Attracting and Retaining Female Talent
Belen Vallina Gonzalez is an intern in the IAEA´s Soil and Water Management and Crop Nutrition Laboratory, which helps develop techniques to improve crop yields. (Photo: J. Perez-Vargas/IAEA)
- Story Resources
- Videos: Internaitonal Women´s Day
- Director General Statement
- Women Working in Nuclear Science
- Photo Gallery, Flickr
- Women´s Choices, 8 March 2011
- Searching for and Finding Qualified Women, 8 March 2011
- International Women´s Day: Women at the IAEA
- Women at the IAEA
- Resources for Women
- International Women´s Day 2011
As the pool of people, especially women, with scientific and technological knowledge in the nuclear industry shrinks, the IAEA is struggling to boost the ranks of its female professionals to meet the UN target of 50%.
Of the 20 000 to 25 000 applications the IAEA receives each year for professional positions, fewer than 25% are from women. At present, only 23.3% of IAEA professional staff are women.
The IAEA is working hard to attract and retain female staff, but the difficulty is finding qualified women and getting them to apply, given the static nature of the nuclear industry in recent decades. Now that many predict a renaissance in the industry, the need is becoming ever more acute.
The Agency´s talent acquisition programme specifically targets women for supervisory positions - like heads of sections, directors and deputy directors general.
"We have a staff member dedicated to going out and finding people for senior level positions, and to finding women in particular. For a vacant post in the legal division for example, he went out to the UN Lawyers´ Association, and sent targeted emails to people asking them either to apply or to pass the vacancy notice on to their friends who may want to apply. And in doing so we make sure that we target women," says Catherine Monzel, Head of IAEA Recruitment and Staff Development.
"The last directors who have been appointed have been found this way. Recently, when we hired people to fill nine vacant positions in the director category for example, we ended up with a ratio of 5 men to 4 women, where previously the ratio was 8 men to 1 woman. This is a marked improvement and we´re very pleased with how that effort has been working."
Peri Johnson, one of the women who was recruited though the talent acquisition programme, is Director of the IAEA Office of Legal Affairs and Legal Advisor to the Director General. She is the first female Legal Advisor the IAEA has ever had.
"We have a female Section Head, as well as nine male and seven female lawyers. In my experience it is not difficult to find qualified female lawyers because law schools now have near equal female/male class sizes."
Despite some successes across the IAEA, the numbers fluctuate from year to year, with women leaving to take up new opportunities elsewhere.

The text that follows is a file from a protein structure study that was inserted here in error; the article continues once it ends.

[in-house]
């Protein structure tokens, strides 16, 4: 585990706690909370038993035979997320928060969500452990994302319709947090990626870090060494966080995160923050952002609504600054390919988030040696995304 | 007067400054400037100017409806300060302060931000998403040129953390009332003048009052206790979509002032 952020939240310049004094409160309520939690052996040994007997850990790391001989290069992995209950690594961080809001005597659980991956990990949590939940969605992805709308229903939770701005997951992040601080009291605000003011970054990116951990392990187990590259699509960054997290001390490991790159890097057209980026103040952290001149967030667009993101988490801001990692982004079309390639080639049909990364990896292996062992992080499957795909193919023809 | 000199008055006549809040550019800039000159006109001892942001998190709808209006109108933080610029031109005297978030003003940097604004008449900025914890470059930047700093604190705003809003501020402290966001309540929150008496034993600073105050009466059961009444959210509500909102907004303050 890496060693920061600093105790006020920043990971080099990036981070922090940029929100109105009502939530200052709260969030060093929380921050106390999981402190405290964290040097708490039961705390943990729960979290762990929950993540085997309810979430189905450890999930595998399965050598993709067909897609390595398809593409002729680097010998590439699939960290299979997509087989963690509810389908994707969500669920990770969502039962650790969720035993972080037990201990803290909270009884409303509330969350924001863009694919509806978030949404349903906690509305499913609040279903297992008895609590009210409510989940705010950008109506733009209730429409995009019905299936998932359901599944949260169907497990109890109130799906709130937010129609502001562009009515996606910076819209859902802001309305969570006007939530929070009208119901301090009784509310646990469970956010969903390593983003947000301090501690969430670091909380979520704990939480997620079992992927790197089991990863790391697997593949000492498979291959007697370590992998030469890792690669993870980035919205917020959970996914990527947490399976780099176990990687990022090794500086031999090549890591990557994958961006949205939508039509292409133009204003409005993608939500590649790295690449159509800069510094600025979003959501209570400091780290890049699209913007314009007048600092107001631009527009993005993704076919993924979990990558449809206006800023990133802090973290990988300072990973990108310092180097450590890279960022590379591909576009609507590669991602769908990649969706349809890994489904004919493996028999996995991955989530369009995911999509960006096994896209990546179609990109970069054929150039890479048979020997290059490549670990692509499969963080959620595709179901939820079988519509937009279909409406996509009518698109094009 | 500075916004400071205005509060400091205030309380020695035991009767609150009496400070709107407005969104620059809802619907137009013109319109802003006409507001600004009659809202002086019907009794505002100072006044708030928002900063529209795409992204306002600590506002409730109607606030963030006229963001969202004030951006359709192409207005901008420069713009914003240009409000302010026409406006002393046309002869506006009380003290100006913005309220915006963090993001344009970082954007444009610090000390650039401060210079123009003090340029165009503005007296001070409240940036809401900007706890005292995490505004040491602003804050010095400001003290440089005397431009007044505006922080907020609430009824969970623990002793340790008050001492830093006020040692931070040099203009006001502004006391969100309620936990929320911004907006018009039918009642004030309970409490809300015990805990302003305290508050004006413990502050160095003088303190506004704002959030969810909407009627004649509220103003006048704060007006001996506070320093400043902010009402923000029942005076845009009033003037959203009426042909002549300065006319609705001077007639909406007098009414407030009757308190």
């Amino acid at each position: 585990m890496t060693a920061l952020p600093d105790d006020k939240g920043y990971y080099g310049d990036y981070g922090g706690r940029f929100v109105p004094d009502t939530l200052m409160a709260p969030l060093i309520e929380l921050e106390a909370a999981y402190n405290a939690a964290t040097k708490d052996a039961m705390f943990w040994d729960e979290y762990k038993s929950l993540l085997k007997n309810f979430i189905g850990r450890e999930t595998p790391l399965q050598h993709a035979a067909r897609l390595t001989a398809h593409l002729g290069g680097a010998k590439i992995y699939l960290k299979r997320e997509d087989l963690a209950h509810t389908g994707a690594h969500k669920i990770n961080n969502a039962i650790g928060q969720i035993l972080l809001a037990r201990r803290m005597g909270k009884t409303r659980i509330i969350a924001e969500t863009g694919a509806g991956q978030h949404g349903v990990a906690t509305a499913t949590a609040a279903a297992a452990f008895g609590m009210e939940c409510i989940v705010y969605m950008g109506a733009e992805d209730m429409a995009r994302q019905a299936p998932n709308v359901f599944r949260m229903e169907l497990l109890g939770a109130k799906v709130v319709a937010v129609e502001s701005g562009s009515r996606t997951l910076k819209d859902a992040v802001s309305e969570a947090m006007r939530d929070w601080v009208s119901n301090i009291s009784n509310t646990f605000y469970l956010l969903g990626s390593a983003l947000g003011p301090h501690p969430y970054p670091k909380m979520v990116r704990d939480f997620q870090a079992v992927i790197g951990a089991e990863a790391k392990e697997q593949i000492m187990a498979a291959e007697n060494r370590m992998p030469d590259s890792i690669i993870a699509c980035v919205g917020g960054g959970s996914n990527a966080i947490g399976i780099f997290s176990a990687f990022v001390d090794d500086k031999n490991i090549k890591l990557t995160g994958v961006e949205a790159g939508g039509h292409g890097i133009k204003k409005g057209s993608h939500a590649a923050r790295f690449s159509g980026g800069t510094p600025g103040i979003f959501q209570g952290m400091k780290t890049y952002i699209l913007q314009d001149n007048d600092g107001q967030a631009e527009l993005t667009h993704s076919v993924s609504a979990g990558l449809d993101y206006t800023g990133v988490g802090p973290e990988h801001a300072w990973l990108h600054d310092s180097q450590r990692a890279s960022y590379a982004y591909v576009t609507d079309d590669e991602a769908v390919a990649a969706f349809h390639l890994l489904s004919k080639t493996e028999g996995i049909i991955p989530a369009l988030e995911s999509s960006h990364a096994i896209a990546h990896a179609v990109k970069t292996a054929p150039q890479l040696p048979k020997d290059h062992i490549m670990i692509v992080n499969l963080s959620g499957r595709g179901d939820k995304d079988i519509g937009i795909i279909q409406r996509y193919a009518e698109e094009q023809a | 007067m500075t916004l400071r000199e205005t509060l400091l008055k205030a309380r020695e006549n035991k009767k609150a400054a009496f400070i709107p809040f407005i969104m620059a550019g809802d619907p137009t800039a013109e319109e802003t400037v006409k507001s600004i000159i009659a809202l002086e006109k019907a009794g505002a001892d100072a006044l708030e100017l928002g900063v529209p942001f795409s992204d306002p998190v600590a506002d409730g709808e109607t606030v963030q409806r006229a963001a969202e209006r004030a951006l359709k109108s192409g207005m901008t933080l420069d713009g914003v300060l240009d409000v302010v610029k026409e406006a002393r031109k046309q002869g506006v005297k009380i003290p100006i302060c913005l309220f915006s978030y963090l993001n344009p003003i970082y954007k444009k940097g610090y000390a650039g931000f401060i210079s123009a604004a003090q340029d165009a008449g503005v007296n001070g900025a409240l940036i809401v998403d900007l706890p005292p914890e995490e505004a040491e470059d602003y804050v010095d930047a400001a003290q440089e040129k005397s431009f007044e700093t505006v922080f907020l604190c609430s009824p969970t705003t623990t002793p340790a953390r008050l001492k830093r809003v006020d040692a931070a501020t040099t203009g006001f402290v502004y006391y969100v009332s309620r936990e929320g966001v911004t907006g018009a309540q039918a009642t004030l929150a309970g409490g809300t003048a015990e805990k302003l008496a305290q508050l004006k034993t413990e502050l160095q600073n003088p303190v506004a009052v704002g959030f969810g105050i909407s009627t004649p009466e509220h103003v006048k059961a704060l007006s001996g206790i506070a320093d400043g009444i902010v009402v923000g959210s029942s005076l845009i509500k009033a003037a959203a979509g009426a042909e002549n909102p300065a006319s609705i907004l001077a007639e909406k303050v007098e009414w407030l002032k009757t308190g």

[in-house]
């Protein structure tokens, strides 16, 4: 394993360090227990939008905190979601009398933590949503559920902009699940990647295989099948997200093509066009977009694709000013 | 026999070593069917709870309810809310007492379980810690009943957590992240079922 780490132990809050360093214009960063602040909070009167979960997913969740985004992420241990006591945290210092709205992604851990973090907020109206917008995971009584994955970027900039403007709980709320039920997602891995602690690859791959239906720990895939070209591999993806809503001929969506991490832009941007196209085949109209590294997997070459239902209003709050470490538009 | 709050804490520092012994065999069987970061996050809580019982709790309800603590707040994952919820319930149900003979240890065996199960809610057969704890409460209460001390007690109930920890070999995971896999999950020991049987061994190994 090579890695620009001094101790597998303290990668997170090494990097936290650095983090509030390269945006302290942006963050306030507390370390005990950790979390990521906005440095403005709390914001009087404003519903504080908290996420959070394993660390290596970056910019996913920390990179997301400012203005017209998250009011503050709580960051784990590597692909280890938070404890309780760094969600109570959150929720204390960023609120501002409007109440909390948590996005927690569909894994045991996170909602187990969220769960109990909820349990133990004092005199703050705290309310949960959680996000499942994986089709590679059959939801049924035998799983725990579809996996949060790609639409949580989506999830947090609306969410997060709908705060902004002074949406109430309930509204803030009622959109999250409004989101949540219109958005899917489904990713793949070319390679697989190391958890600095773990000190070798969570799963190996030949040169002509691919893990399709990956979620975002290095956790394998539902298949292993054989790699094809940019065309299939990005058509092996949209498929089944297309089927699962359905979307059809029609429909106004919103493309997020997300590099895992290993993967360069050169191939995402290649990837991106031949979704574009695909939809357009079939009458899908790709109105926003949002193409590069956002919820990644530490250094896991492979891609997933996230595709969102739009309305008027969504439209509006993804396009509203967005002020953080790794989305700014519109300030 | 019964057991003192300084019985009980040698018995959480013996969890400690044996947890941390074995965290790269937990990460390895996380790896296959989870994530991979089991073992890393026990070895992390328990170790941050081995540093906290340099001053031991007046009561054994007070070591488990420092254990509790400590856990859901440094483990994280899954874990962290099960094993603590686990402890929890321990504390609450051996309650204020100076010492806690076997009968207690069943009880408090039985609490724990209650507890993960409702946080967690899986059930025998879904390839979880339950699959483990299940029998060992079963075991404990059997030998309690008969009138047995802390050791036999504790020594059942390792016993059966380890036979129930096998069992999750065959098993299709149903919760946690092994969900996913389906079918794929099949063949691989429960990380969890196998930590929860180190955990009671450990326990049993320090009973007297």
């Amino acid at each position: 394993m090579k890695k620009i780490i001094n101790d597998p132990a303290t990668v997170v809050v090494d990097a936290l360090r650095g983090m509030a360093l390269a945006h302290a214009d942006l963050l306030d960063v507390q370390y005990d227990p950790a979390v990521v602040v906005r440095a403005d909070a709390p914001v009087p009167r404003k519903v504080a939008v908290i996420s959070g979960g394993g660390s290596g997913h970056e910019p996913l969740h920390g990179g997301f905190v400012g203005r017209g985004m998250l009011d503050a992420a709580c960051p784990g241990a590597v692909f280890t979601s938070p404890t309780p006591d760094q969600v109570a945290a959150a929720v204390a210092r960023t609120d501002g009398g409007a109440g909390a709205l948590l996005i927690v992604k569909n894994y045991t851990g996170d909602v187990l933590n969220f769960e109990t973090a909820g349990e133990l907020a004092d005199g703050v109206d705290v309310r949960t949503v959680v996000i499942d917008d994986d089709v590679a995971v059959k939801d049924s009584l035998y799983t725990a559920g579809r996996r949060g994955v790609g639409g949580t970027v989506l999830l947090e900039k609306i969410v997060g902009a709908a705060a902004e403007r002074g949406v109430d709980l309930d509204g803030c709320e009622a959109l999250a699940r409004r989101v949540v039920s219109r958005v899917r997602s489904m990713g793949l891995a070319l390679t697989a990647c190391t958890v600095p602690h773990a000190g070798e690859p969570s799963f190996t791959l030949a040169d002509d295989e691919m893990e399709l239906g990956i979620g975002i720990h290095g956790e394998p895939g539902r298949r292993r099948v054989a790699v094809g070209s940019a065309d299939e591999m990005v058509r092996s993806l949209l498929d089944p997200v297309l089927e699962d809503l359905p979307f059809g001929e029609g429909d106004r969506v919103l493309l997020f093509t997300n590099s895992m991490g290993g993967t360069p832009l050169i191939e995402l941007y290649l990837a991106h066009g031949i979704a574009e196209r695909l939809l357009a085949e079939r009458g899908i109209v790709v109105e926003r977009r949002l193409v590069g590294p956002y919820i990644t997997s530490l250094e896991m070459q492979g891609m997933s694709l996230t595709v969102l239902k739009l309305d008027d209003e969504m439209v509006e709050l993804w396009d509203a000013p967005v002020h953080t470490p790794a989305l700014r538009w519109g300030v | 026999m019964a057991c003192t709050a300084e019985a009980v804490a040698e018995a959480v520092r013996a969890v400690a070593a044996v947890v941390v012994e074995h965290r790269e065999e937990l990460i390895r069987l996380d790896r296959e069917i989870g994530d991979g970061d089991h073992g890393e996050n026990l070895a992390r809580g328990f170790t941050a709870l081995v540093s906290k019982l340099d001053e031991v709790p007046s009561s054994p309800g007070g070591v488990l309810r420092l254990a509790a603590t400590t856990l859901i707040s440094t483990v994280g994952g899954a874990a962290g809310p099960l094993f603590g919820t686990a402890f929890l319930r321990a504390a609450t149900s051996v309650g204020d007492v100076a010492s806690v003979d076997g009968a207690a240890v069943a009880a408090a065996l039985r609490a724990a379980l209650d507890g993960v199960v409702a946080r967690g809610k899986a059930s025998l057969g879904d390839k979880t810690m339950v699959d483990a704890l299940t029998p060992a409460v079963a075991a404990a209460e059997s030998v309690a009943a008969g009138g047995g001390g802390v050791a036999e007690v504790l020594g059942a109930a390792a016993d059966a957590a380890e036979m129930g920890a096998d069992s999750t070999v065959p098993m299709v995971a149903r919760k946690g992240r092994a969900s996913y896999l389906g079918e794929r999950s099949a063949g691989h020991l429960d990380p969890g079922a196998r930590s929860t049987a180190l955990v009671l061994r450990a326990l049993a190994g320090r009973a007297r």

"The key is retaining women and making sure that they find this to be a fruitful and comfortable place to work," says Monzel, who is also the Focal Point for Gender Concerns.
This involves implementing policies that ensure women get to spend time with their families while being fulfilled in their jobs.
"There are things like maternity leave, flexible work hours, and use of the childcare centre for example. We make sure that managers understand that staff members, especially women, need to be able to take advantage of these policies. And we need to make sure that - for all staff, but for women in particular - that this is a safe work environment where they feel comfortable."
In the Legal Division for example, both men and women benefit from these policies. "Some even suggest that more people would take advantage of them if they were better publicised," says Johnson.
"We have a professional male staff member who has taken paternity leave, who felt it was very useful to be able to spend the four weeks with his new baby. We have two staff currently using the flexible working hours, to accommodate their family schedules. And yet another staff member who has taken maternity leave and extended special leave without pay. All of whom are grateful for the opportunity to better balance work and family life," says Johnson.
100 Years of Celebrating Women
Today, 8 March 2011, marks 100 years since the first celebration of International Women´s Day. "It is a call to the entire world of the important role that women play both in professional fields and in family; and the balance that women have to find between the two," says Monzel.
The occasion will be marked with a display in Vienna International Centre (VIC), in Austria, which is home to many international organisations, including the IAEA. The display will focus on the contribution of women to the VIC.
See Story Resources for more information.
-- By Sasha Henriques, IAEA Division of Public Information
(Note to Media: We encourage you to republish these stories and kindly request attribution to the IAEA).